MacCracken is a fellow of the American Association for the Advancement of Science (AAAS), and a member of the American Meteorological Society, American Geophysical Union, the Oceanography Society, and Sigma Xi. He was a publicly elected member of the board of directors of the Livermore (California) Area Recreation and Park District (LARPD) from 1970 to 1978. He also edited the book about Josiah Calvin McCracken, his maternal grandfather. He is the great-grandson of Henry Mitchell MacCracken, grandson of Henry Noble MacCracken, son of Calvin Dodd MacCracken, and brother of Mark MacCracken.

Since 2013, MacCracken has been listed on the Advisory Council of the National Center for Science Education.[1]


  • 1. ^Bio profile, Climate Institute. Accessed August 9, 2011
  • 2. “MacCracken, M. C., 1968: Ice Age Theory Analysis by Computer Model Simulation [1]
  • 3. MacCracken, M. C., 1982: Climate change talk at Sandia National Laboratory (in 6 parts), Albuquerque NM, https://www.youtube.com/watch?v=pYIk4cjsMb0&feature=results_main&playnext=1&list=PLAA46D9C718B545FD
  • 4. MacCracken, M. C., and J. S. Chang, 1975: A preliminary study of the potential chemical and climatic effects of atmospheric nuclear explosions. Lawrence Livermore National Laboratory Report UCRL-51653. [Note: I now have a pdf of this and am hopeful LLNL will soon have this online]
  • 5. Pittock, A. B., T. Ackerman, P. Crutzen, M. MacCracken, C. Shapiro, and R. Turco, 1986: The Environmental Consequences of Nuclear War: Volume 1. Physical and Atmospheric Effects, SCOPE Volume 28, John Wiley and Sons, Chichester, 359 pp.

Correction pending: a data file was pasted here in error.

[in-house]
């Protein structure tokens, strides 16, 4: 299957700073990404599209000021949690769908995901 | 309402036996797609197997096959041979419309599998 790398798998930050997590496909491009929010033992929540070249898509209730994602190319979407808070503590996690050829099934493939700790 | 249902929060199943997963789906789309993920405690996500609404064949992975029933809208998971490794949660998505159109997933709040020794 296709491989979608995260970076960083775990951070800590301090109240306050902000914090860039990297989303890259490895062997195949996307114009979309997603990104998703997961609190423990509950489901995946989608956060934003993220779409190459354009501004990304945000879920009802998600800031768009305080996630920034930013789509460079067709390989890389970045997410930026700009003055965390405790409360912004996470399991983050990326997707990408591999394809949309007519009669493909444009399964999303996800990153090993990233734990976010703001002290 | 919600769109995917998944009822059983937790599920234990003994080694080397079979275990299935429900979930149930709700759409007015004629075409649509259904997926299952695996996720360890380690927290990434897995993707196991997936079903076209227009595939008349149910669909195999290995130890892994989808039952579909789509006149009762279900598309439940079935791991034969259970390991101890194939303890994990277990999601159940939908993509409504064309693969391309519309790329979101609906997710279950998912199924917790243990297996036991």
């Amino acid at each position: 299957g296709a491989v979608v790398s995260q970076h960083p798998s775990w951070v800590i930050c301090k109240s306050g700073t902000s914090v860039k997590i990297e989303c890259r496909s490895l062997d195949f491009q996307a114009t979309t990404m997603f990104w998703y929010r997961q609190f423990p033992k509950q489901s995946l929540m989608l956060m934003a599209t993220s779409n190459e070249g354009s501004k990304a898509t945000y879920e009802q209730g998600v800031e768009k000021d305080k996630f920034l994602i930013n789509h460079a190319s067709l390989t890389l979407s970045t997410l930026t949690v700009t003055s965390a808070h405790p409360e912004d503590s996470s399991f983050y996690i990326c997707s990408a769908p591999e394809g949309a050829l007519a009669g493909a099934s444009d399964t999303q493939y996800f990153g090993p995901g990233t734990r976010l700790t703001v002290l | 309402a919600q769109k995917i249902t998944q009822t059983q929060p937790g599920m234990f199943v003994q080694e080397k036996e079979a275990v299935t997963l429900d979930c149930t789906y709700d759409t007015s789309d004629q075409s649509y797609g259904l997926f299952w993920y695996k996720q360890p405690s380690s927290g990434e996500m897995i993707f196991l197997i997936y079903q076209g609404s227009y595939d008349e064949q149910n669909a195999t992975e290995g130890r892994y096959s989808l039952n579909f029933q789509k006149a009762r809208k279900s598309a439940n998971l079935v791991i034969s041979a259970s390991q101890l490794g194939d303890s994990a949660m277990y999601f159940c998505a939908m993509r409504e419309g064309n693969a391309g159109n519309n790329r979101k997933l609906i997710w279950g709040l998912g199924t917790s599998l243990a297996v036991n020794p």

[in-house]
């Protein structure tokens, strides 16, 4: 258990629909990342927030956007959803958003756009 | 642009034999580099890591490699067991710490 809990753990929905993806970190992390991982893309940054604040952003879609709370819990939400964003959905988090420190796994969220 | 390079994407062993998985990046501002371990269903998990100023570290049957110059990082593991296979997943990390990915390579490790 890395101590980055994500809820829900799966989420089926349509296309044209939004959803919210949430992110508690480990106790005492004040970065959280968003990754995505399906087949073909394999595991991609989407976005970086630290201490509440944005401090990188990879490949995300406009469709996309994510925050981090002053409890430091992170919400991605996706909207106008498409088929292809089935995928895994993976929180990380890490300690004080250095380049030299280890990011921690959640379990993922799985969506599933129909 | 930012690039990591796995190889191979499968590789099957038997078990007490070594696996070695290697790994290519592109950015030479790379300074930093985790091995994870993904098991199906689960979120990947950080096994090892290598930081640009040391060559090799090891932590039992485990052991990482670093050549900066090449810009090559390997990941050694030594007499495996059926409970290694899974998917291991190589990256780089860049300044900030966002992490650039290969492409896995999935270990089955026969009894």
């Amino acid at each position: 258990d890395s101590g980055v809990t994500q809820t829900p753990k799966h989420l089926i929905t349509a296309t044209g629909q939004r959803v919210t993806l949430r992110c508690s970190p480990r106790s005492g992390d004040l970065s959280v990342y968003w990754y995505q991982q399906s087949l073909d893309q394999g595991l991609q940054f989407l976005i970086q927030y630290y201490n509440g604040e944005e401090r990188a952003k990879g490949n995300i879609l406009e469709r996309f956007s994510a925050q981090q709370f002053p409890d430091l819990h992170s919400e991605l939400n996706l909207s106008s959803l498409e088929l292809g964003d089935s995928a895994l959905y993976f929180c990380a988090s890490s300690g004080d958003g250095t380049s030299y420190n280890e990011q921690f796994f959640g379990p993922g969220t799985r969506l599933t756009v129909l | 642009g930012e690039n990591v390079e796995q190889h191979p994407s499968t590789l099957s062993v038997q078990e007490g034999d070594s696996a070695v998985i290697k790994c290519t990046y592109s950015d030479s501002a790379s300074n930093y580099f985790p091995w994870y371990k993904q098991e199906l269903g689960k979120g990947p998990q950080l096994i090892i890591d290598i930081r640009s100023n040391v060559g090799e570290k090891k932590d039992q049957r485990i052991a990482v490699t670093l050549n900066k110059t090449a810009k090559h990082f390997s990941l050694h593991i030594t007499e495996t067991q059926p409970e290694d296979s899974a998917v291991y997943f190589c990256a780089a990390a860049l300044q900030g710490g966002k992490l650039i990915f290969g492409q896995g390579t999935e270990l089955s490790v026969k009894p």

• 6. MacCracken, M. C., D. Wuebbles, J. Walton, W. Duewer, and K. Grant, 1978: The Livermore regional air quality model: I. Concept and development. J. Appl. Meteorol., 17, 254–272.
  • 7. Duewer, W., M. C. MacCracken, and J. Walton, 1978: The Livermore regional air quality model: II. Verification and sample application in the San Francisco Bay Area. J. Appl. Meteorol., 17, 273–311.
  • 8. MacCracken, M. C., 1979: The Multistate Atmospheric Power Production Pollution Study—MAP3S: Progress Report for FY-1977 and FY-1978, US Department of Energy Report DOE/EV-0040, July. Also MacCracken, M. C., 1978: MAP3S: An investigation of atmospheric, energy related pollutants in the northeastern United States. Atmos. Environ., 12, 649–659.
  • 9. MacCracken, M. C. (chairman), E. Aronson, D. Barns, S. Barr, C. Bloyd, D. Bruns, R. Cushman, R. Darwin, D. DeAngelis, M. Edenburn, J. Edmonds, W. Emanuel, D. Engi, M. Farrell, J. Hales, E. Hillsman, C. Hunsaker, A. King, A. Liebetrau, B. Manowitz, G. Marland, S. McDonald, J. Penner, S. Rayner, N. Rosenberg, M. Scott, M. Steinberg, W. Westman, D. Wuebbles, and G. Yohe, 1990: Energy and Climate Change. Report of the DOE Multi-Laboratory Climate Change Committee. Lewis Publishers, Boca Raton, FL, 161 pp.
  • 10. MacCracken, M. C., and F. M. Luther (Eds.), 1985: Projecting the Climatic Effects of Increasing Carbon Dioxide, DOE/ER-0237, US Department of Energy, Washington, DC, 381 pp.
  • 11. MacCracken, M. C., and F. M. Luther (Eds.), 1985: Detecting the Climatic Effects of Increasing Carbon Dioxide. DOE/ER-0235, US Department of Energy, Washington, DC, 198 pp.
  • 12. MacCracken, M. C., M. I. Budyko, A. D. Hecht, and Y. A. Izrael (Eds.), 1990: Prospects for Future Climate: A Special US/USSR Report on Climate and Climate Change. Lewis Publishers, Boca Raton, FL, 270 pp.
  • 13. MacCracken, M. C., and J. R. Albritton (eds.), 1992: Atmospheric and Geophysical Sciences Program Report 1990–1991, Lawrence Livermore National Laboratory report UCRL-51444-90-91, Livermore CA, 163 pp.
  • 14. Our Changing Climate: The FY-1996 U. S. Global Change Research Program, report of the Subcommittee on Global Change Research, Committee on Environment and Natural Resources Research of the National Science and Technology Council, Washington DC, 152 pp.